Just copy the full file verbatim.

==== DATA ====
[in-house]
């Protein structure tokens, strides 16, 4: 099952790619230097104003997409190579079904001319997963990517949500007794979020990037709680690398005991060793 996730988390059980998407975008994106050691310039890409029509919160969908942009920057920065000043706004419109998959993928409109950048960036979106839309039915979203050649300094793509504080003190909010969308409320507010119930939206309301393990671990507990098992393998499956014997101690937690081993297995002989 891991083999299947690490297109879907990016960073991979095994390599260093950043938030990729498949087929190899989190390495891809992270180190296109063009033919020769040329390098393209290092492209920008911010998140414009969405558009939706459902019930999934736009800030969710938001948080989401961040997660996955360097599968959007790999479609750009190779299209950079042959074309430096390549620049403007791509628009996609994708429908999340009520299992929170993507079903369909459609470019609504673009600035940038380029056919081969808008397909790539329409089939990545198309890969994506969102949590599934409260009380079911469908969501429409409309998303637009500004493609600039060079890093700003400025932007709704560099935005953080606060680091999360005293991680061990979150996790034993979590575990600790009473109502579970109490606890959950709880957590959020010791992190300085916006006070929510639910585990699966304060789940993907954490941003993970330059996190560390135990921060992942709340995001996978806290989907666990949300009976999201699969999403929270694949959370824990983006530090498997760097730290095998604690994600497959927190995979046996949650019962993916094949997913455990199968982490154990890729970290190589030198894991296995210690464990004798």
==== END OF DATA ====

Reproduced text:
[in-house]
């Protein structure tokens, strides 16, 4: 099952790619230097104003997409190579079904001319997963990517949500007794979020990037709680690398005991060793 996730988390059980998407975008994106050691310039890409029509919160969908942009920057920065000043706004419109998959993928409109950048960036979106839309039915979203050649300094793509504080003190909010969308409320507010119930939206309301393990671990507990098992393998499956014997101690937690081993297995002989 891991083999299947690490297109879907990016960073991979095994390599260093950043938030990729498949087929190899989190390495891809992270180190296109063009033919020769040329390098393209290092492209920008911010998140414009969405558009939706459902019930999934736009800030969710938001948080989401961040997660996955360097599968959007790999479609750009190779299209950079042959074309430096390549620049403007791509628009996609994708429908999340009520299992929170993507079903369909459609470019609504673009600035940038380029056919081969808008397909790539329409089939990545198309890969994506969102949590599934409260009380079911469908969501429409409309998303637009500004493609600039060079890093700003400025932007709704560099935005953080606060680091999360005293991680061990979150996790034993979590575990600790009473109502579970109490606890959950709880957590959020010791992190300085916006006070929510639910585990699966304060789940993907954490941003993970330059996190560390135990921060992942709340995001996978806290989907666990949300009976999201699969999403929270694949959370824990983006530090498997760097730290095998604690994600497959927190995979046996949650019962993916094949997913455990199968982490154990890729970290190589030198894991296995210690464990004798």